We combed our archives for rhubarb recipes and know-how.
You can find stalks of field-grown or hothouse-grown rhubarb in stores and at farmers markets now.
Rhubarb is one of the first fruits of spring, though botanically speaking, it’s a vegetable). Hothouse rhubarb is light pink with yellow-green leaves; field-grown rhubarb is cherry red with green leaves.
One of the best things about rhubarb is it stores and freezes well.
Rhubarb is dubbed the “pie plant” because it’s a popular ingredient for pie. But you will also find it in cobblers, crisps, jams, muffins and sauces.
Known for its very tart taste, rhubarb needs to be paired with a sweetener like sugar or honey, depending on the recipe. In many recipes, rhubarb is paired with strawberries, which are known for their sweet taste.
Rhubarb also has a nutritional side. It’s nutritional benefit includes that it’s high in calcium, vitamin C and fiber. Until you add the sugar, it’s also low in calories.
HOW TO CHOOSE AND STORE
— Look for rhubarb stalks that are crisp and not wilted.
— Store fresh (unwashed) rhubarb in the refrigerator for about five days. Wash before using.
— Rhubarb takes well to freezing and does not need to be cooked beforehand.
— Prepare rhubarb for storing by washing the stalks well, remove and discard any leaves — they contain toxic oxalic acid. Cut the stalks into 1-inch pieces and store in a freezer bag for up to one year.
— If you plan to stew rhubarb for a sauce or compote and it’s frozen, there’s no need to thaw it. Place it in a pot and heat it slowly over low to medium heat. To use it in a pie or other baked good, thaw and pat it dry using paper towels.
HOW TO USE RHUBARB
— Basic rhubarb crisp: Preheat the oven to 350 degrees. Grease a 1 1/2- to 2-quart baking dish or make individual crisps using ramekins. In a bowl, combine 6 cups of 1/2-inch pieces of rhubarb, 1 cup sugar, 1/2 cup brown sugar, 1/2 cup orange juice, 2 tablespoons cornstarch, 1 teaspoon ground cinnamon and, if desired, 1/2 teaspoon ground ginger. Stir well and pour into the baking dish. In another bowl, combine 1 cup flour, 3/4 cup rolled oats, 1/4 teaspoon salt, 1/2 cup brown sugar and 1/3 cup sliced almonds. Cut in 1 stick of unsalted butter until the mixture resembles granola. Sprinkle over the rhubarb mixture. Bake 30 minutes, or until the rhubarb is tender. Remove from the oven and cool before serving.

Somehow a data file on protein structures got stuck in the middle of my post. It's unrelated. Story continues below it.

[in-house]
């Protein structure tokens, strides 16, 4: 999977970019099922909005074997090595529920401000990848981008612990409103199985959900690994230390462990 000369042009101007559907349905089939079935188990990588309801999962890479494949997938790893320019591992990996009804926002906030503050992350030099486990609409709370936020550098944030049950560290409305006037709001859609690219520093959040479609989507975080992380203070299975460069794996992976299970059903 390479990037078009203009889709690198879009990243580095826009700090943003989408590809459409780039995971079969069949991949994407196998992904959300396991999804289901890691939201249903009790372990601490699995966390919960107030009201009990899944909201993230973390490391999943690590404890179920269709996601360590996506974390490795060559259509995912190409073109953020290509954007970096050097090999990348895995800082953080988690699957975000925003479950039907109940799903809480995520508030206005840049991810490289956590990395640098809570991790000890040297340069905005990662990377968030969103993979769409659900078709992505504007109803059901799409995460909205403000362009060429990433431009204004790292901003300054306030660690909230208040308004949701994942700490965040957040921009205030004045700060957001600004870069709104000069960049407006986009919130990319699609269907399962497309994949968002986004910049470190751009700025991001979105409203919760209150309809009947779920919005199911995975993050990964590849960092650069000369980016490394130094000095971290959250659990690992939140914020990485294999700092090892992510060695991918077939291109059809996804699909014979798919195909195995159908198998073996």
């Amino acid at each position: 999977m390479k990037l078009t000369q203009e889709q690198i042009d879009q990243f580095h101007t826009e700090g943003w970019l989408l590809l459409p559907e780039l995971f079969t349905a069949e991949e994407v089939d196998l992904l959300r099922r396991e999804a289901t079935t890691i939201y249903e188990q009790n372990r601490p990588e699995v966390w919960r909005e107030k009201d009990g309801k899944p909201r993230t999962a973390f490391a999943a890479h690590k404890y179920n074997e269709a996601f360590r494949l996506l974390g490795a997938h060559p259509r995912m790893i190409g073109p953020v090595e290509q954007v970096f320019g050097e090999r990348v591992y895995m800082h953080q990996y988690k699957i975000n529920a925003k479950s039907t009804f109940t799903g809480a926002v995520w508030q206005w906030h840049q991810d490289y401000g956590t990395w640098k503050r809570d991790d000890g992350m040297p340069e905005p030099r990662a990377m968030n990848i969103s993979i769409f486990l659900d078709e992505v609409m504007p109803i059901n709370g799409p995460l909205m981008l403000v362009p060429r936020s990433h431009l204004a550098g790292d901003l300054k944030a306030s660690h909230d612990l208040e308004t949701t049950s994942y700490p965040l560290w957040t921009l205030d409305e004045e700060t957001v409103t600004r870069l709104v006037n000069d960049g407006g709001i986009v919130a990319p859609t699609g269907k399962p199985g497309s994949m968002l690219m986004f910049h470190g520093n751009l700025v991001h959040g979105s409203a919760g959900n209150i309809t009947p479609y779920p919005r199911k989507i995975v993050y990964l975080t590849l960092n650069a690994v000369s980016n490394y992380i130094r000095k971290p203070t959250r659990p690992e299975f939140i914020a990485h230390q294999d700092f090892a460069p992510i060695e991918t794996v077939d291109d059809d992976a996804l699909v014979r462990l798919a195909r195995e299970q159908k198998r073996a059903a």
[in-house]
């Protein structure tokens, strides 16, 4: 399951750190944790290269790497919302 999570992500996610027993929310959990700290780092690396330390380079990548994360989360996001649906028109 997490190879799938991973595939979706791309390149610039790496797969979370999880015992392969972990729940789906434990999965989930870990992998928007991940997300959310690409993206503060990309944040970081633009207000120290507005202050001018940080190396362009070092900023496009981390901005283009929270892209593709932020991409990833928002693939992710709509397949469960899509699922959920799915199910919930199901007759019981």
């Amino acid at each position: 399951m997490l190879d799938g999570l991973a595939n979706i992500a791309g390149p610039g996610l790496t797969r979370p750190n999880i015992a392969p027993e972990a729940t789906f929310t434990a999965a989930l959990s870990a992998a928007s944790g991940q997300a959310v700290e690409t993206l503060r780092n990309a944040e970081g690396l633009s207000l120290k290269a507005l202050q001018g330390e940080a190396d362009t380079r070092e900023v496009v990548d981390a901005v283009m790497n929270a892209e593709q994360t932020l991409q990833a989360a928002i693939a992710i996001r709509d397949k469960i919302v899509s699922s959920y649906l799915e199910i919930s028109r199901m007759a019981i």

— Rhubarb sauce: In a saucepan, combine 3 cups sliced fresh or frozen rhubarb, 1/2 cup sugar, 1/4 cup water and 1 tablespoon cornstarch. Bring to a boil. Reduce the heat and simmer, uncovered, about 10 minutes or until rhubarb is translucent and tender. The rhubarb should break down and the mixture should be of a sauce consistency. Taste and add more sugar if the mixture is still too tart. Remove from the heat and stir in 1/4 teaspoon vanilla extract. Serve over pancakes or waffles, ice cream or frozen yogurt.
— Rhubarb compote: Place 1 cup fresh strawberries (hulled and sliced), 1 cup diced rhubarb, diced, 1/3 cup sugar, 2 tablespoons water in a medium saucepan. Bring to a boil over medium heat, stirring constantly. Cook until thickened, about 10 minutes. Remove from heat and stir in 2 teaspoons fresh lemon juice.
STRAWBERRY RHUBARB CRISP
Serves: 9 / Preparation time: 15 minutes / Total time: 1 hour plus cooling time
Vegetable oil cooking spray
3 cups rhubarb, cut into 1/2-inch pieces
3 cups strawberries, quartered
2/3 cup sugar
3 tablespoons plus 1/4 cup all-purpose flour, divided
1 teaspoon fresh lemon juice
1/3 cup old-fashioned rolled oats
1/3 cup packed brown sugar
1 1/2 tablespoons trans fat-free margarine
Preheat oven to 350 degrees Fahrenheit. Spray a round 9- or 10-inch oven-safe pie plate with cooking spray. In a large bowl, combine rhubarb, strawberries, granulated sugar, 3 tablespoons flour and lemon juice. Toss until rhubarb and strawberries are coated; set aside. In a separate bowl, combine remaining 1/4 cup flour, oats, and brown sugar; toss to combine. Using a pastry cutter or fork, cut in margarine until the mixture becomes crumbly.